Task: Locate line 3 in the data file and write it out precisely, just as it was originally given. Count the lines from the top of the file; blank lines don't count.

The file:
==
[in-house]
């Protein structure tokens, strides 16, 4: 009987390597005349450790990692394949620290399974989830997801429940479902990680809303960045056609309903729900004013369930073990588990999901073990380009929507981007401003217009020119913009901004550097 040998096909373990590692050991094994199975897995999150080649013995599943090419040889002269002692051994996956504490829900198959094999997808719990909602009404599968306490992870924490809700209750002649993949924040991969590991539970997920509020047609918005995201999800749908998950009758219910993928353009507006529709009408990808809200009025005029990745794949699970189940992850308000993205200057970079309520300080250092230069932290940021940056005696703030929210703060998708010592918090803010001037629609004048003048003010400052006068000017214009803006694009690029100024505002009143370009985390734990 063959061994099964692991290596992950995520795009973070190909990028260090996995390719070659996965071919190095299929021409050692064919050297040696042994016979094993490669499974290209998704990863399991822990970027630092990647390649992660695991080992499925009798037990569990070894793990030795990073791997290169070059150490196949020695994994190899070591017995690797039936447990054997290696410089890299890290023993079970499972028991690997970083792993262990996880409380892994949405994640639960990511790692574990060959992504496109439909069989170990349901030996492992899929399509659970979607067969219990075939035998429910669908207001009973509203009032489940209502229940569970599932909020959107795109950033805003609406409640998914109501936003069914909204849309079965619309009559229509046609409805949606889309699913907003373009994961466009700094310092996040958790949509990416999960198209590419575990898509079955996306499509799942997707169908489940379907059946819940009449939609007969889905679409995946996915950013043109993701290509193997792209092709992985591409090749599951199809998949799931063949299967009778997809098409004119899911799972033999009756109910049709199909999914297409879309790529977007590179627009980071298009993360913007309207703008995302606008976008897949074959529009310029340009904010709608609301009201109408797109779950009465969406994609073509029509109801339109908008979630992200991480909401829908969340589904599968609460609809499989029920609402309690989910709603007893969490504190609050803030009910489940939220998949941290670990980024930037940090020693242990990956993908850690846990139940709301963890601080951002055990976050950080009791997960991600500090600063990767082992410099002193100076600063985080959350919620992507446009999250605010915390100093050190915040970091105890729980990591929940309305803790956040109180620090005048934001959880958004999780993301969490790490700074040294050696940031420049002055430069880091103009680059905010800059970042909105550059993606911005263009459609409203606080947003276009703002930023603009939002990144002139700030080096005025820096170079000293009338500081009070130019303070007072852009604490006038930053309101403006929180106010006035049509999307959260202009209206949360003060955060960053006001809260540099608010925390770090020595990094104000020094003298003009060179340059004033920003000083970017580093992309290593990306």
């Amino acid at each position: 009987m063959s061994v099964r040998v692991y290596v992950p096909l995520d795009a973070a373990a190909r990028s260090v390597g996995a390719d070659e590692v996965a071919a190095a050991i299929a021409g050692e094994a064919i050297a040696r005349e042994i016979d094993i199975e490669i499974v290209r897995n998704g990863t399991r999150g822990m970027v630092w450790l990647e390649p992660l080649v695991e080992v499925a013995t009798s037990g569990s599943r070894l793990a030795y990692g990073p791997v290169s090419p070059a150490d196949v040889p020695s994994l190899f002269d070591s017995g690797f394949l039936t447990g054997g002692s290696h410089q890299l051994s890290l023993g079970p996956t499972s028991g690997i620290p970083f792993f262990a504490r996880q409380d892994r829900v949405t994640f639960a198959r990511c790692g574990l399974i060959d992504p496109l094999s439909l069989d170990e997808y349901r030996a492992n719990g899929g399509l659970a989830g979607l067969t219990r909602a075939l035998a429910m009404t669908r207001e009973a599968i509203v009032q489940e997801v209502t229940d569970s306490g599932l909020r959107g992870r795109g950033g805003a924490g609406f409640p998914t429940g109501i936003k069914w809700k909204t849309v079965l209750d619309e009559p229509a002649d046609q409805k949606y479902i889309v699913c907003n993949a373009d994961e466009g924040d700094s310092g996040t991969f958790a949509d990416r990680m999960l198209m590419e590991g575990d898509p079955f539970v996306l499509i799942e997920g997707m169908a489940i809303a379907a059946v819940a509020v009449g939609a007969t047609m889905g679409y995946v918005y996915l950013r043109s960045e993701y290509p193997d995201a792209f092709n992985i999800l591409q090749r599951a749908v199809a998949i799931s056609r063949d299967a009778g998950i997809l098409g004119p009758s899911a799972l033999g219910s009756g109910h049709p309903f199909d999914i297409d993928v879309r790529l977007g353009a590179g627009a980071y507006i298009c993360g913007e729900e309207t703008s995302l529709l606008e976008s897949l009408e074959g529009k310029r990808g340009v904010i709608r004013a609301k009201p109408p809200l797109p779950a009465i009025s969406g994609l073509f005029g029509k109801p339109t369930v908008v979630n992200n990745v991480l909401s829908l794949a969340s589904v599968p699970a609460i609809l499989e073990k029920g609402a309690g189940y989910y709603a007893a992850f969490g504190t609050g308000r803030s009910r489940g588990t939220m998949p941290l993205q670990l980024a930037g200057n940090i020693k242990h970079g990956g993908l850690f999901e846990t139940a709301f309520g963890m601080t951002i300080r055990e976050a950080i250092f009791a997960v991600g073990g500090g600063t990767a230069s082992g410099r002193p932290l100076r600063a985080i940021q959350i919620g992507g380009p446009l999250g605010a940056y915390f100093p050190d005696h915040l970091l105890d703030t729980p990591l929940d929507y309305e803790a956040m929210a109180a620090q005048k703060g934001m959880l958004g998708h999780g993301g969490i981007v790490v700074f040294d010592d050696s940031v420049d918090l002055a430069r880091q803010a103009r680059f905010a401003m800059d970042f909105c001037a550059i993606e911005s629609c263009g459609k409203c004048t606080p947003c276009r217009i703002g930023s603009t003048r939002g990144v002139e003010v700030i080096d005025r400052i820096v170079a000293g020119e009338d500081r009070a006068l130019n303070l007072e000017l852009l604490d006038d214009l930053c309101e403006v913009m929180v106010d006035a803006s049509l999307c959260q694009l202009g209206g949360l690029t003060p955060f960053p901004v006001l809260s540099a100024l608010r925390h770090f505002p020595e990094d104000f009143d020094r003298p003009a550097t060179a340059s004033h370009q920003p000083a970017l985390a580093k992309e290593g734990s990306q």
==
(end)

């Amino acid at each position: 009987m063959s061994v099964r040998v692991y290596v992950p096909l995520d795009a973070a373990a190909r990028s260090v390597g996995a390719d070659e590692v996965a071919a190095a050991i299929a021409g050692e094994a064919i050297a040696r005349e042994i016979d094993i199975e490669i499974v290209r897995n998704g990863t399991r999150g822990m970027v630092w450790l990647e390649p992660l080649v695991e080992v499925a013995t009798s037990g569990s599943r070894l793990a030795y990692g990073p791997v290169s090419p070059a150490d196949v040889p020695s994994l190899f002269d070591s017995g690797f394949l039936t447990g054997g002692s290696h410089q890299l051994s890290l023993g079970p996956t499972s028991g690997i620290p970083f792993f262990a504490r996880q409380d892994r829900v949405t994640f639960a198959r990511c790692g574990l399974i060959d992504p496109l094999s439909l069989d170990e997808y349901r030996a492992n719990g899929g399509l659970a989830g979607l067969t219990r909602a075939l035998a429910m009404t669908r207001e009973a599968i509203v009032q489940e997801v209502t229940d569970s306490g599932l909020r959107g992870r795109g950033g805003a924490g609406f409640p998914t429940g109501i936003k069914w809700k909204t849309v079965l209750d619309e009559p229509a002649d046609q409805k949606y479902i889309v699913c907003n993949a373009d994961e466009g924040d700094s310092g996040t991969f958790a949509d990416r990680m999960l198209m590419e590991g575990d898509p079955f539970v996306l499509i799942e997920g997707m169908a489940i809303a379907a059946v819940a509020v009449g939609a007969t047609m889905g679409y995946v918005y996915l950013r043109s960045e993701y290509p193997d995201a792209f092709n992985i999800l591409q090749r599951a749908v199809a998949i799931s056609r063949d299967a009778g998950i997809l098409g004119p009758s899911a799972l033999g219910s009756g109910h049709p309903f199909d999914i297409d993928v879309r790529l977007g353009a590179g627009a980071y507006i298009c993360g913007e729900e309207t703008s995302l529709l606008e976008s897949l009408e074959g529009k310029r990808g340009v904010i709608r004013a609301k009201p109408p809200l797109p779950a009465i009025s969406g994609l073509f005029g029509k109801p339109t369930v908008v979630n992200n990745v991480l909401s829908l794949a969340s589904v599968p699970a609460i609809l499989e073990k029920g609402a309690g189940y989910y709603a007893a992850f969490g504190t609050g308000r803030s009910r489940g588990t939220m998949p941290l993205q670990l980024a930037g200057n940090i020693k242990h970079g990956g993908l850690f999901e846990t139940a709301f309520g963890m601080t951002i300080r055990e976050a950080i250092f009791a997960v991600g073990g500090g600063t990767a230069s082992g410099r002193p932290l100076r600063a985080i940021q959350i919620g992507g380009p446009l999250g605010a940056y915390f100093p050190d005696h915040l970091l105890d703030t729980p990591l929940d929507y309305e803790a956040m929210a109180a620090q005048k703060g934001m959880l958004g998708h999780g993301g969490i981007v790490v700074f040294d010592d050696s940031v420049d918090l002055a430069r880091q803010a103009r680059f905010a401003m800059d970042f909105c001037a550059i993606e911005s629609c263009g459609k409203c004048t606080p947003c276009r217009i703002g930023s603009t003048r939002g990144v002139e003010v700030i080096d005025r400052i820096v170079a000293g020119e009338d500081r009070a006068l130019n303070l007072e000017l852009l604490d006038d214009l930053c309101e403006v913009m929180v106010d006035a803006s049509l999307c959260q694009l202009g209206g949360l690029t003060p955060f960053p901004v006001l809260s540099a100024l608010r925390h770090f505002p020595e990094d104000f009143d020094r003298p003009a550097t060179a340059s004033h370009q920003p000083a970017l985390a580093k992309e290593g734990s990306q």